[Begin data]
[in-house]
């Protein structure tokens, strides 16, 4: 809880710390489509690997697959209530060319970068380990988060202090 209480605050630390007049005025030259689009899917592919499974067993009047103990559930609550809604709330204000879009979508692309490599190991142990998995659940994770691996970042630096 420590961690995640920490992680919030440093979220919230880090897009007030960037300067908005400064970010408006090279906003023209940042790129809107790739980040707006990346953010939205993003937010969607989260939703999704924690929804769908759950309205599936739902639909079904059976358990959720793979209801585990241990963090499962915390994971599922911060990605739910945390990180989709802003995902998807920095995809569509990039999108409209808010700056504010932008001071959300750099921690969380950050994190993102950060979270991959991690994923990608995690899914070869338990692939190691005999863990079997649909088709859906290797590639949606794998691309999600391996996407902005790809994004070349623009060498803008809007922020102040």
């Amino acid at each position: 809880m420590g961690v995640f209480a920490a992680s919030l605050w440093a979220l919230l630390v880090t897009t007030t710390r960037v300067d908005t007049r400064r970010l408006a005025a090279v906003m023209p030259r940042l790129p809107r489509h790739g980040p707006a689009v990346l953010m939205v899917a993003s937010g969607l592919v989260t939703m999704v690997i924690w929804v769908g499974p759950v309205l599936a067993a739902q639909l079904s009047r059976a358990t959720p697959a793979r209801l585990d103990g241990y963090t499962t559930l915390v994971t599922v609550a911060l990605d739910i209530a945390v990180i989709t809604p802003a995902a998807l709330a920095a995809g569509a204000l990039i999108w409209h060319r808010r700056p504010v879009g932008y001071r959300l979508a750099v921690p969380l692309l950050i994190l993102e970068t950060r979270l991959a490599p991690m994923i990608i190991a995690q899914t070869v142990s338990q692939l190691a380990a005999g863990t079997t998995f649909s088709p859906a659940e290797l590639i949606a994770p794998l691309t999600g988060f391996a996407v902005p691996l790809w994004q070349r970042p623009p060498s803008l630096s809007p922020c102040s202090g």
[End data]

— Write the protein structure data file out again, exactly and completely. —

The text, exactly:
[in-house]
């Protein structure tokens, strides 16, 4: 809880710390489509690997697959209530060319970068380990988060202090 209480605050630390007049005025030259689009899917592919499974067993009047103990559930609550809604709330204000879009979508692309490599190991142990998995659940994770691996970042630096 420590961690995640920490992680919030440093979220919230880090897009007030960037300067908005400064970010408006090279906003023209940042790129809107790739980040707006990346953010939205993003937010969607989260939703999704924690929804769908759950309205599936739902639909079904059976358990959720793979209801585990241990963090499962915390994971599922911060990605739910945390990180989709802003995902998807920095995809569509990039999108409209808010700056504010932008001071959300750099921690969380950050994190993102950060979270991959991690994923990608995690899914070869338990692939190691005999863990079997649909088709859906290797590639949606794998691309999600391996996407902005790809994004070349623009060498803008809007922020102040």
């Amino acid at each position: 809880m420590g961690v995640f209480a920490a992680s919030l605050w440093a979220l919230l630390v880090t897009t007030t710390r960037v300067d908005t007049r400064r970010l408006a005025a090279v906003m023209p030259r940042l790129p809107r489509h790739g980040p707006a689009v990346l953010m939205v899917a993003s937010g969607l592919v989260t939703m999704v690997i924690w929804v769908g499974p759950v309205l599936a067993a739902q639909l079904s009047r059976a358990t959720p697959a793979r209801l585990d103990g241990y963090t499962t559930l915390v994971t599922v609550a911060l990605d739910i209530a945390v990180i989709t809604p802003a995902a998807l709330a920095a995809g569509a204000l990039i999108w409209h060319r808010r700056p504010v879009g932008y001071r959300l979508a750099v921690p969380l692309l950050i994190l993102e970068t950060r979270l991959a490599p991690m994923i990608i190991a995690q899914t070869v142990s338990q692939l190691a380990a005999g863990t079997t998995f649909s088709p859906a659940e290797l590639i949606a994770p794998l691309t999600g988060f391996a996407v902005p691996l790809w994004q070349r970042p623009p060498s803008l630096s809007p922020c102040s202090g």